So, My Bloody Valentine came back out of the blue last month and released their first album in over 20 years, almost without warning and available to all on the internet. Twitter was agog, the music journalists hailing this as a wondrous comeback were abound. Personally, I wasn’t that excited but I was intrigued to hear the simply titled mbv.
For me, MBV are one of those bands I hear so much about but somehow, I never seem to actually hear them that often. I have their albums but only occasionally give them a listen, which would suggest that I’m not a huge fan, but on those occasions I do choose to play Isn’t Anything or Loveless, I really enjoy them. We all have those albums in our collection… don’t we?
Surprisingly, considering the hype surrounding this much-anticipated comeback, last Friday’s gig at the O2 Academy in Birmingham was not sold out. It’s apparent from the crowd that over the years MBV have appealed to multiple scenes, there are indie ‘kids’, rockers, punks, goths and more; most of whom are now middle aged and some have even brought their children along for the show.
The colourful, psychedelic light show is impressive and provides an appropriate back drop for the onstage shoegazing but, to be honest, it’s mostly this that keeps me entertained throughout the ninety minute set. It’s good to hear the inimitable sound of MBV played live but their trademark fuzzy vocals are even lower in the mix than usual and almost inaudible at times. However, it doesn’t seem to matter to the diehard fans, they move and sway along to every distorted note.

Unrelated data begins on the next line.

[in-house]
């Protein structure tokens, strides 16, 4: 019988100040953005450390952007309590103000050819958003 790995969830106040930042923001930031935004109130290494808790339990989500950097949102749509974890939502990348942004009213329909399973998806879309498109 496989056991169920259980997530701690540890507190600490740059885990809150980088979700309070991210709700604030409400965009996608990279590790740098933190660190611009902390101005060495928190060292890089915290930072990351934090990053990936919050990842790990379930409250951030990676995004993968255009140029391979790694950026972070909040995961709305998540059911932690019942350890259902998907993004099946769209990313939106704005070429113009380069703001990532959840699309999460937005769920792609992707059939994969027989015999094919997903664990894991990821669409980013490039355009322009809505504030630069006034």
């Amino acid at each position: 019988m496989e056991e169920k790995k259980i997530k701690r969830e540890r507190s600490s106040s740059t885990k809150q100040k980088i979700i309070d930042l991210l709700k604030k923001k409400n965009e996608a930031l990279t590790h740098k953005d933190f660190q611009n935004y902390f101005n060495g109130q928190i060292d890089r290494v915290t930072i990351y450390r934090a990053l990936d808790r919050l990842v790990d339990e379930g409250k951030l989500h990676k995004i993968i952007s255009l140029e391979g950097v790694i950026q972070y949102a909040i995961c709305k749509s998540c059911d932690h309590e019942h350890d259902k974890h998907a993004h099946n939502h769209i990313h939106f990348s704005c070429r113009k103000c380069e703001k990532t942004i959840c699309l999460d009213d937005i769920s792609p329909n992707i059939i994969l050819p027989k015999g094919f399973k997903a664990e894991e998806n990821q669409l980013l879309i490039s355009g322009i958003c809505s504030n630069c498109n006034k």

I enjoy the heavier, louder songs more than the slow, meandering, drone-laden songs but I have to admit, after a while it began to sound a little monotonous. Maybe because I’m not an Ã¼ber fan or maybe because I feel they’re a band you should listen to in your bedroom or while driving on a long car journey but not in the live setting.
An impressive array of guitars are played by Kevin Shields and Bilinda Butcher, creating the distinctive, layered distortion. However, I’m most impressed by Debbie Googe, boisterously chugging out the strident bass lines with vigour throughout. Towards the end earplugs were very much needed as MBV add layer upon layer of noise and feedback, building to an enormous crescendo in the final song of the set, during which drummer Colm Ã“ CÃosÃ³ig comes out from behind his kit to play guitar with the rest of the band.
I enjoyed the show but I didn’t love it; in future I think I’ll just listen at home and leave MBV’s sweethearts to love them live.
Review by Eleanor Lawton